Newpark Resources pressed to separate units by activist investor

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(Reuters) – Newpark Resources (NYSE:NR), a provider of drilling fluids systems and composite matting systems used in oilfields, is being pushed by an activist investor to separate its industrials systems and fluids business, according to a letter seen by Reuters.

Bradley Radoff, a private investor who previously worked as a portfolio manager at Daniel Loeb’s Third Point hedge fund, has approached Newpark’s board and is pushing for the split. He argues that the two segments lack synergies, appeal to different investor bases and boost excessive corporate costs.

“The Company’s own disclosures and investor presentations highlight that the Industrial Solutions segment is a high-margin business on a growth trajectory, while the Fluid Systems segment is an unprofitable business operating at the opposite end of the energy transition spectrum,” Radoff wrote to the board.

“Newpark’s board and management team are highly focused on creating shareholder value as we execute on our strategic priorities, particularly the expansion and diversification of our Industrial Solutions business,” a spokesperson said.

The spokesperson added that the company already said that it hired JPMorgan Chase (NYSE:JPM) to review its portfolio and evaluate alternatives. The company also said it values shareholder input and hopes “to have continued constructive dialogue with (Bradley Radoff).”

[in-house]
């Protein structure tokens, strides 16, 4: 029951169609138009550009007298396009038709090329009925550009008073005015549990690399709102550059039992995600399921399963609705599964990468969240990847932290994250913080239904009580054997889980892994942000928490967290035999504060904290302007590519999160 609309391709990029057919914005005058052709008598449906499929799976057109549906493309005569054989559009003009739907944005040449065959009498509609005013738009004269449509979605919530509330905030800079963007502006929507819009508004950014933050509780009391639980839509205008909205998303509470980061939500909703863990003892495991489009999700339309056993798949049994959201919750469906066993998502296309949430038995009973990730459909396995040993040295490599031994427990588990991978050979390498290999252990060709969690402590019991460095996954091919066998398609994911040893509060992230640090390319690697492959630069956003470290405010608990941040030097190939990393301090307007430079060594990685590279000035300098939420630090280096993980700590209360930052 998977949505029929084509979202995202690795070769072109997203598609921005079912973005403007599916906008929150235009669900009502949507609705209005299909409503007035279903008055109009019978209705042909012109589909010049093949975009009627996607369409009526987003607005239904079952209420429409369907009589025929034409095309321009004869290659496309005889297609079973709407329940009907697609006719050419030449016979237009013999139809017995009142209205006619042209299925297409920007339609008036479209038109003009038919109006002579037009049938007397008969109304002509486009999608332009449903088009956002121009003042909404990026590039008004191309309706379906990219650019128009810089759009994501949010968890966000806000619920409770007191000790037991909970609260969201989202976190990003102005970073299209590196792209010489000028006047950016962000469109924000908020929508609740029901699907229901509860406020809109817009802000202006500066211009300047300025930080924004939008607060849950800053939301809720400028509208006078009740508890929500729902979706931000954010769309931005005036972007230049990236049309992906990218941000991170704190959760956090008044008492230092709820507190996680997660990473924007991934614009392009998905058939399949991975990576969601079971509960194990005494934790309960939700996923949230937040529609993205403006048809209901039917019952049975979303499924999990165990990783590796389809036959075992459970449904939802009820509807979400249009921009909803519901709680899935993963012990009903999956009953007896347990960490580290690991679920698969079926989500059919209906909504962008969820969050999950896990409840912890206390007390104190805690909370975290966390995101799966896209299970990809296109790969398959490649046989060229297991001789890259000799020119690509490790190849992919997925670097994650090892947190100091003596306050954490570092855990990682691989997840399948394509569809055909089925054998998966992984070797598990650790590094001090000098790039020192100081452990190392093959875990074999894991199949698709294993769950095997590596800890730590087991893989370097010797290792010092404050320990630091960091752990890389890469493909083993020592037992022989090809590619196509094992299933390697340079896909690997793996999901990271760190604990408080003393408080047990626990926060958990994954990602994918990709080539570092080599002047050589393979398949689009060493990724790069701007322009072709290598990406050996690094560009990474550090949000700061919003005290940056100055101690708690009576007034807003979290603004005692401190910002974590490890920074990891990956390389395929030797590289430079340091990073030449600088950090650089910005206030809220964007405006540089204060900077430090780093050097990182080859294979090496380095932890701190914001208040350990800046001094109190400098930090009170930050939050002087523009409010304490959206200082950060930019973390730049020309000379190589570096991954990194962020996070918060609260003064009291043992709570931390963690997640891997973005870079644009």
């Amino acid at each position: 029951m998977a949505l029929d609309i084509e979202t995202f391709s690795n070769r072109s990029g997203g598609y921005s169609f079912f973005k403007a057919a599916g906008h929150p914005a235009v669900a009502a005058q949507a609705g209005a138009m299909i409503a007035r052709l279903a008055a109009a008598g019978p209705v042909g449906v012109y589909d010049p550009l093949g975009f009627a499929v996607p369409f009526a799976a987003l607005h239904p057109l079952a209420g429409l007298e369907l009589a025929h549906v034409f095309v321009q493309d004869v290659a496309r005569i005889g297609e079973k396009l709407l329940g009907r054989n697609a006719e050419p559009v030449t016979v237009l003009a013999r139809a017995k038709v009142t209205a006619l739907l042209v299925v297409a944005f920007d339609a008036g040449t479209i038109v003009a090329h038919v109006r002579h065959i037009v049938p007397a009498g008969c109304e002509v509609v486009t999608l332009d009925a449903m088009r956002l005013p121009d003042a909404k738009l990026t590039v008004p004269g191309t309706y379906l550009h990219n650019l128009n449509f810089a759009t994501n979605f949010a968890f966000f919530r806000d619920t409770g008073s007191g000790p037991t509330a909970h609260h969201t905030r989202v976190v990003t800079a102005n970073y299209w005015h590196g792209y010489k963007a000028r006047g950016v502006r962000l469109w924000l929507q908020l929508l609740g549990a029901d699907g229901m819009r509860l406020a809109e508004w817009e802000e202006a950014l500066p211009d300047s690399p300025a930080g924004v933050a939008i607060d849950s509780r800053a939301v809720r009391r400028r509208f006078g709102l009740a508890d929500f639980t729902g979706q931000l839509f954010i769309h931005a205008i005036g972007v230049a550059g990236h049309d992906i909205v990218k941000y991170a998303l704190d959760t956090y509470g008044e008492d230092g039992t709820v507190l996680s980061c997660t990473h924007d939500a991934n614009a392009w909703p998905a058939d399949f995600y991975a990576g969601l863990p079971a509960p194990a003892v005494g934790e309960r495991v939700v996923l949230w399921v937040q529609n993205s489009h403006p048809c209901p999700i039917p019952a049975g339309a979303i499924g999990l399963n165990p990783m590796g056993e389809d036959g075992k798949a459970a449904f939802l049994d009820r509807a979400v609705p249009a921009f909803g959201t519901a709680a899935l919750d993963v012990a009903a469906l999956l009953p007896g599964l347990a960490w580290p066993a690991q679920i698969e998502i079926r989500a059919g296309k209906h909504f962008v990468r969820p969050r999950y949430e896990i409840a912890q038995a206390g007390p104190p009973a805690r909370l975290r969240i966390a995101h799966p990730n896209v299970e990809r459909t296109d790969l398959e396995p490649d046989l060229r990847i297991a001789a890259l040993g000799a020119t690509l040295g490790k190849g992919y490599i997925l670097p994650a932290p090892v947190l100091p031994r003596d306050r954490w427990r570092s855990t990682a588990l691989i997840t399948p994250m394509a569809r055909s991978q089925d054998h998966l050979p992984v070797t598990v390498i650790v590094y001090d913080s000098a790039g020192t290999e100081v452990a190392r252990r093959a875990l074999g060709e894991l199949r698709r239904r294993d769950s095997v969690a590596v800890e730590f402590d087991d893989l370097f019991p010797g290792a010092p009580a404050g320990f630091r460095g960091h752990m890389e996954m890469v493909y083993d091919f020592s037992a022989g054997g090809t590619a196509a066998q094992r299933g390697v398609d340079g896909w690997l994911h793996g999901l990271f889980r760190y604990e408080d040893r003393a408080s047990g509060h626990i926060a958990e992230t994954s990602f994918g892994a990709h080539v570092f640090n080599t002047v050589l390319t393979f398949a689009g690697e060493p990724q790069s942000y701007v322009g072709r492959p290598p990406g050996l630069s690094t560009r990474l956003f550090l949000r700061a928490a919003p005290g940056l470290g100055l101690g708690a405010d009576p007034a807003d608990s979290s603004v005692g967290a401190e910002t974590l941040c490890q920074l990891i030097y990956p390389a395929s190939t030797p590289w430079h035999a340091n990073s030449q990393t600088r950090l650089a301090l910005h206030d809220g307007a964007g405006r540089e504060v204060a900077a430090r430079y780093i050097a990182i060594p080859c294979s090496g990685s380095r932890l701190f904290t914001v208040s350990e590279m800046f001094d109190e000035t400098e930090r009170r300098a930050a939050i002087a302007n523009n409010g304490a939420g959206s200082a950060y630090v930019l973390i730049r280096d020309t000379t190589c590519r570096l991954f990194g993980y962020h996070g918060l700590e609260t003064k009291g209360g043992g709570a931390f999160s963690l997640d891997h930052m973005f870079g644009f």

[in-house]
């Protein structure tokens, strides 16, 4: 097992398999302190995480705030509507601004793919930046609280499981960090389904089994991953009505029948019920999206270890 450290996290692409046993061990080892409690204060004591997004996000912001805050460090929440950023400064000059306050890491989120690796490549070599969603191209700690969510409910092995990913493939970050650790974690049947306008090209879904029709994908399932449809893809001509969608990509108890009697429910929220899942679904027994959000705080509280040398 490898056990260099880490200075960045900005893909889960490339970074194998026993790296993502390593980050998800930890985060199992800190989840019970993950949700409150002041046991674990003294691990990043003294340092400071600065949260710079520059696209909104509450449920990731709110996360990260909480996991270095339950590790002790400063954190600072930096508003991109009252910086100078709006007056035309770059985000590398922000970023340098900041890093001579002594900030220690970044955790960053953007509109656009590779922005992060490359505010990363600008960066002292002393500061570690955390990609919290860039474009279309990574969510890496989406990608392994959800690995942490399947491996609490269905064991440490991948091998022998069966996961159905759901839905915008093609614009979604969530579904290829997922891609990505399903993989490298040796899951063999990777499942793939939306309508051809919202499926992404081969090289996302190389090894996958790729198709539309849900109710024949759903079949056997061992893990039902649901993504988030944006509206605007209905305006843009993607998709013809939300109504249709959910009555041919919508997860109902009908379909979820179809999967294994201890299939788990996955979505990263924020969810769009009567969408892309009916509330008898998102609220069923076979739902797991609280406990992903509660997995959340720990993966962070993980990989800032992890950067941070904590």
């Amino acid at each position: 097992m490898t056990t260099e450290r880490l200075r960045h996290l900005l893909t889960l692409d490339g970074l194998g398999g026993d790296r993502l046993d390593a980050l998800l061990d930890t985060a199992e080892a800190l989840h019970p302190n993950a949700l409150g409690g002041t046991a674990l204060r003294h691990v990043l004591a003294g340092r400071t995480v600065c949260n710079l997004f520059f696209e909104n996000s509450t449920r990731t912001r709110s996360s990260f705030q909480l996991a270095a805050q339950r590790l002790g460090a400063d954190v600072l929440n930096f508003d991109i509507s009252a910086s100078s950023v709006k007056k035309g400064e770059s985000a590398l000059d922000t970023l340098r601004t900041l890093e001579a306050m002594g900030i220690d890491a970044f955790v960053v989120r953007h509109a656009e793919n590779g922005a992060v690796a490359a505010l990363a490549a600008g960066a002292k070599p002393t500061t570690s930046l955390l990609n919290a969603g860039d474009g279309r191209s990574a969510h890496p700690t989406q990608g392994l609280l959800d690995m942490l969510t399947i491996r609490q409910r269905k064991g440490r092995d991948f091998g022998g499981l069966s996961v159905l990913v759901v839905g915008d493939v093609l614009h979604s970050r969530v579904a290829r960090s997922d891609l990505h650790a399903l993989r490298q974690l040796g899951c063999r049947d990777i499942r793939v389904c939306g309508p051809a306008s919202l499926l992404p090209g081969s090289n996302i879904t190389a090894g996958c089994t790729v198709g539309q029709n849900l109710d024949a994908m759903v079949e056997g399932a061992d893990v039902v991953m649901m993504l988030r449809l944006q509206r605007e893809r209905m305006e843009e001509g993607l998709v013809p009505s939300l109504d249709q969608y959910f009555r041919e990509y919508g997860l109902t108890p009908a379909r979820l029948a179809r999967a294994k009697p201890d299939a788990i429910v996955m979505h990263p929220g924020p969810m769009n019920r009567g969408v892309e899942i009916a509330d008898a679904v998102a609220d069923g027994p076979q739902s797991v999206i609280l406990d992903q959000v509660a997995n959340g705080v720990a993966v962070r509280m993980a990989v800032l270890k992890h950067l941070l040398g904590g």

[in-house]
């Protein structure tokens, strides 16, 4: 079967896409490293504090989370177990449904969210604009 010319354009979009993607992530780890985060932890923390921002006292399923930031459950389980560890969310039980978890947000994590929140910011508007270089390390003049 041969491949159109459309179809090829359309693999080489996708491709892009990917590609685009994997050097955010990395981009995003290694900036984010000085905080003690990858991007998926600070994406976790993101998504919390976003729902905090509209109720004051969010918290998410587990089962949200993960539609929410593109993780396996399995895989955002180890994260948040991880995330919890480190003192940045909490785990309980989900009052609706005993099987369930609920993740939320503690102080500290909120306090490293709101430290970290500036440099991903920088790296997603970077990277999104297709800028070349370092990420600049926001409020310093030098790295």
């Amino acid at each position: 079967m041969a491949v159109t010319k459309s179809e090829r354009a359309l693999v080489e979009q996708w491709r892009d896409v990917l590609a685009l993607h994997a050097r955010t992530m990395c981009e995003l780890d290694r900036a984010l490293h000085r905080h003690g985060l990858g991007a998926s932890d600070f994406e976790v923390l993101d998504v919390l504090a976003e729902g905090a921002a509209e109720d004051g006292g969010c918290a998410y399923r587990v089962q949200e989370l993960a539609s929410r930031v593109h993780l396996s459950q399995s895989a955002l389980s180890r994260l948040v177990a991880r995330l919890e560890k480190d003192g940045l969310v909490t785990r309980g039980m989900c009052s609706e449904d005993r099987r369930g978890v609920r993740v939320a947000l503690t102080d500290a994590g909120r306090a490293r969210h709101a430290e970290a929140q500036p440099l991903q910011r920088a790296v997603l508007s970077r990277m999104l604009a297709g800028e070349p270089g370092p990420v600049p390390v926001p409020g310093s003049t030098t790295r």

Newpark undermines its ability to have “a credible environmental, social and governance story” by keeping the two segments together, Radoff wrote. A majority of Newpark’s board members are oil and gas industry veterans.

The company’s stock price closed at $2.72 on Monday. Five years ago, the stock was trading at $7.80.

Radoff, who sits on independent energy company VAALCO Energy’s board and has successfully pushed for changes at Tetra Technologies (NYSE:TTI), where the company agreed to add a diverse director and appoint a new chairman, is urging Newpark to split at a time a number of other companies are breaking apart.